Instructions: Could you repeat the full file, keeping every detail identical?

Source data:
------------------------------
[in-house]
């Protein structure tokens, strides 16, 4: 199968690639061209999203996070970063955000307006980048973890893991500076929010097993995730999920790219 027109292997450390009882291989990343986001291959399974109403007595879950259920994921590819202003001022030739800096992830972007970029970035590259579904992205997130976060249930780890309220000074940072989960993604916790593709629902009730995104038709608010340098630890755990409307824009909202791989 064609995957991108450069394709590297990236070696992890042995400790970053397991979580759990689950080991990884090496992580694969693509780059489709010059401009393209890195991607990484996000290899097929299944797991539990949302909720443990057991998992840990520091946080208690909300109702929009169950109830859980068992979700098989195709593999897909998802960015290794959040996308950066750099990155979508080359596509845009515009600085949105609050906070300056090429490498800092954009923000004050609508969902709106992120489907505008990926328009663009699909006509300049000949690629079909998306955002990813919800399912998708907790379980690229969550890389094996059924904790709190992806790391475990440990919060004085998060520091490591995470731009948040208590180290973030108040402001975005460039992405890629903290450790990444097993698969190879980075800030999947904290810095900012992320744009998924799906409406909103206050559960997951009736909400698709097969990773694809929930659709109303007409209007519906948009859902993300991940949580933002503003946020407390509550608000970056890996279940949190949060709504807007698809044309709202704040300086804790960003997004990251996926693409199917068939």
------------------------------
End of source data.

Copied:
[in-house]
């Protein structure tokens, strides 16, 4: 199968690639061209999203996070970063955000307006980048973890893991500076929010097993995730999920790219 027109292997450390009882291989990343986001291959399974109403007595879950259920994921590819202003001022030739800096992830972007970029970035590259579904992205997130976060249930780890309220000074940072989960993604916790593709629902009730995104038709608010340098630890755990409307824009909202791989 064609995957991108450069394709590297990236070696992890042995400790970053397991979580759990689950080991990884090496992580694969693509780059489709010059401009393209890195991607990484996000290899097929299944797991539990949302909720443990057991998992840990520091946080208690909300109702929009169950109830859980068992979700098989195709593999897909998802960015290794959040996308950066750099990155979508080359596509845009515009600085949105609050906070300056090429490498800092954009923000004050609508969902709106992120489907505008990926328009663009699909006509300049000949690629079909998306955002990813919800399912998708907790379980690229969550890389094996059924904790709190992806790391475990440990919060004085998060520091490591995470731009948040208590180290973030108040402001975005460039992405890629903290450790990444097993698969190879980075800030999947904290810095900012992320744009998924799906409406909103206050559960997951009736909400698709097969990773694809929930659709109303007409209007519906948009859902993300991940949580933002503003946020407390509550608000970056890996279940949190949060709504807007698809044309709202704040300086804790960003997004990251996926693409199917068939």